“Machine Learning can help you do two things – it can clusterize by identifying groups of behaviour which you can then run tests on, and it can also identify patterns that lead to prediction – for example it will take big data and without too much bias will look into churn patterns,” she explains.
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AI-powered clustering and segmentation tools are well used by SVoDs that offer a broad service. Netflix for example, eschews targeting by demographics or territories in favour of segmenting users into broadly defined groups of people who tend to gravitate towards the same shows.
Netflix executives say that they have identified around 2,000 of such ‘taste communities” and these sub groups dictate its programming decisions, drive its content recommendations and have become instrumental the way it promotes its shows and measures their success.
According to Le Goffic, Accedo is currently partnering with ML platforms such as Jump, which offer user segmentation. “Most broadcasters and operators have complex content offerings and such wide and deep catalogues, and when you add global usage to the mix then these taste communities become very important,” she says.
However, the danger of recommending things which are the same-but-different which is based around tastes is that it starts to silo the viewer.
Ruhel Ali, a Helsinki-based production and business development consultant who has worked for DFL sports in Germany, BSkyB, Freesat, Vodafone TV and iPlayer argues that editorialization still matters.
“The aim should be to get people out of their taste bubbles”
“The aim should be to get people out of their taste bubbles because it misses the breath and depth of other content on offer. How do you show me programmes that, as a broadcaster you’ve invested heavily in - because if people are locked into their own silos they’re not going to be able to find it,” he says.
Ali believes that one way out of this silo is by surfacing content that is based on how a viewer is feeling at the time. He points to new AI-powered tools that use sentiment data to surface content that evokes certain emotions.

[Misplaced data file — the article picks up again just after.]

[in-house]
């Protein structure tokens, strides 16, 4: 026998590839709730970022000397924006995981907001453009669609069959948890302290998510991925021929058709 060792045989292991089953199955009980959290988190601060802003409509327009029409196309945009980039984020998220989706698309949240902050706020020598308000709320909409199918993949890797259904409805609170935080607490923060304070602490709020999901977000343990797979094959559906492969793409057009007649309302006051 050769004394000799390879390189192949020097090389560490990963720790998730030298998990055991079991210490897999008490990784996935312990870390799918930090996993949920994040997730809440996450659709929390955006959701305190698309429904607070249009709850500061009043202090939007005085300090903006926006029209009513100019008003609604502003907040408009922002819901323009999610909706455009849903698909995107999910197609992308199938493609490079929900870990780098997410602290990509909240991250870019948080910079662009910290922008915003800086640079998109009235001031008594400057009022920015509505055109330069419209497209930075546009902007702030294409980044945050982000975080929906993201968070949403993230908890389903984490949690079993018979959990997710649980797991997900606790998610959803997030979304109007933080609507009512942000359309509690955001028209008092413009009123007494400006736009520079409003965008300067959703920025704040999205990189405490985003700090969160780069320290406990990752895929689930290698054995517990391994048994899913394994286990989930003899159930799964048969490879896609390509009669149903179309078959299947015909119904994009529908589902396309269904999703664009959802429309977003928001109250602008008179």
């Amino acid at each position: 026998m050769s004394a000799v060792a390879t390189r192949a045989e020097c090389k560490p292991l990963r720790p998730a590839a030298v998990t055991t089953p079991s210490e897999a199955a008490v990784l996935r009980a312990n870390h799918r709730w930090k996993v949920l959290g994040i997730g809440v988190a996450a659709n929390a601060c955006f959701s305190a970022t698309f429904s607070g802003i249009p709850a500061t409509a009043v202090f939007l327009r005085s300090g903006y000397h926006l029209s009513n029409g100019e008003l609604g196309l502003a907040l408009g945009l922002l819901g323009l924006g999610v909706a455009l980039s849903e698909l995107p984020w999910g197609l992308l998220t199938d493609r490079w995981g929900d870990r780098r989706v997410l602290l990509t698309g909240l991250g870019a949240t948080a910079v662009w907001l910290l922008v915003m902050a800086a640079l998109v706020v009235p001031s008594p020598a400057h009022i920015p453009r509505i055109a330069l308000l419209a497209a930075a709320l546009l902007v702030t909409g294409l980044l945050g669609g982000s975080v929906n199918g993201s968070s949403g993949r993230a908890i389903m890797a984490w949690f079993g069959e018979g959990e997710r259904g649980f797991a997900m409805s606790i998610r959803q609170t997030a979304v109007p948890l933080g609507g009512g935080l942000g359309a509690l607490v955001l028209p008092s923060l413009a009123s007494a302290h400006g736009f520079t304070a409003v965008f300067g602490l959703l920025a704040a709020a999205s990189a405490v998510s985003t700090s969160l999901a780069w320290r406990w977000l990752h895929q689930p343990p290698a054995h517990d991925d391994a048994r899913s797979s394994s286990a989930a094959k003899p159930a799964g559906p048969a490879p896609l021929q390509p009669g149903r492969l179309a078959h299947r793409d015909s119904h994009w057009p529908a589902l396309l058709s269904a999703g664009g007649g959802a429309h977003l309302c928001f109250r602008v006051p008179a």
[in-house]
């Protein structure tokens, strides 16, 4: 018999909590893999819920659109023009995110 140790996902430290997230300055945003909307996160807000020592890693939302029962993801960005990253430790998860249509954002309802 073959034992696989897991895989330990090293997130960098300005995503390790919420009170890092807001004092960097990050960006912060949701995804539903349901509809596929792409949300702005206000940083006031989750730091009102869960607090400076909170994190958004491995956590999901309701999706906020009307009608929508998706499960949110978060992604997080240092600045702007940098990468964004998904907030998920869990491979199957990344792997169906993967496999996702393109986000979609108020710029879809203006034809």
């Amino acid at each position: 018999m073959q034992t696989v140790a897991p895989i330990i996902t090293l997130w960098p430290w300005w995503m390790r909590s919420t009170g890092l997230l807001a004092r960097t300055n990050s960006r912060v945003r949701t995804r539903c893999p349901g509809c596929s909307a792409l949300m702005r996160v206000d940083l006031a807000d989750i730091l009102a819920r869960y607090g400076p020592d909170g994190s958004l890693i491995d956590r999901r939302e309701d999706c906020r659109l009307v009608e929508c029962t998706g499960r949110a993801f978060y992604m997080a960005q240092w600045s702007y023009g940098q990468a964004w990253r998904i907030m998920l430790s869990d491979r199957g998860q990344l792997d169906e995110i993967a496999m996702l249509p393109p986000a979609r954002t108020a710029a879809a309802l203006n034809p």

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“There are tools offered by firms such as Vionlabs that use image recognition and audio recognition to look inside the video and analyze colour, light, music, frames per second – all the elements that make a viewer feel a certain way. They are effectively tools that are trying to gage the mood of the user and provide them with an appropriate choice,” he explains.
Ali points out that Cloud providers such as AWS and Google already supply some of these tools and are currently available for developers to build out with.
Forde adds that ITV is exploring ways that it can segment its users into taste communities (“but we’re not there yet”) while Wynn Jones adds that YouView is currently running a proof of concept on an AI-powered recommendation engine. “Whether that is a combination of editorial recommendations and relevance is yet to be decided, we’re still working through this bit,” he adds.
Another feature that’s about to radically change the UX for YouView is the imminent launch of its voice proposition with Amazon Alexa –following a two year trial. “We’re starting off simple while we put all the infrastructure in place but the possibilities are endless, it’s going to offer much greater access to content for more types of people,” says Wynn Jones.
He adds that the biggest challenge in launching voice on the service “was getting something other than a remote control to talk to the set top box – building the groundwork for making that happen wasn’t easy,” he says.
“But now we have this capability of user experience which means that wherever you are in the UI, it can be interrupted from a separate entity.
Again, this is all Cloud -enabled, with Amazon doing a lot of the heavy lifting.”
Wynn Jones adds that over the next five years YouView is also entertaining the idea of a UX that involves a set top box free experience. “I see the market becoming more divergent- on one hand you have products like Sky Q– these beefy all singing all dancing set top boxes– and that’s certainly one approach we are looking at, but on the other you have these younger, less TV-centric viewers;
“Do we need a proposition that is more lightweight and more SVoD-Centred that still incorporates those linear channels that are still super popular in the UK? How do you bring those to life without STB? We’re still exploring this world,” he says.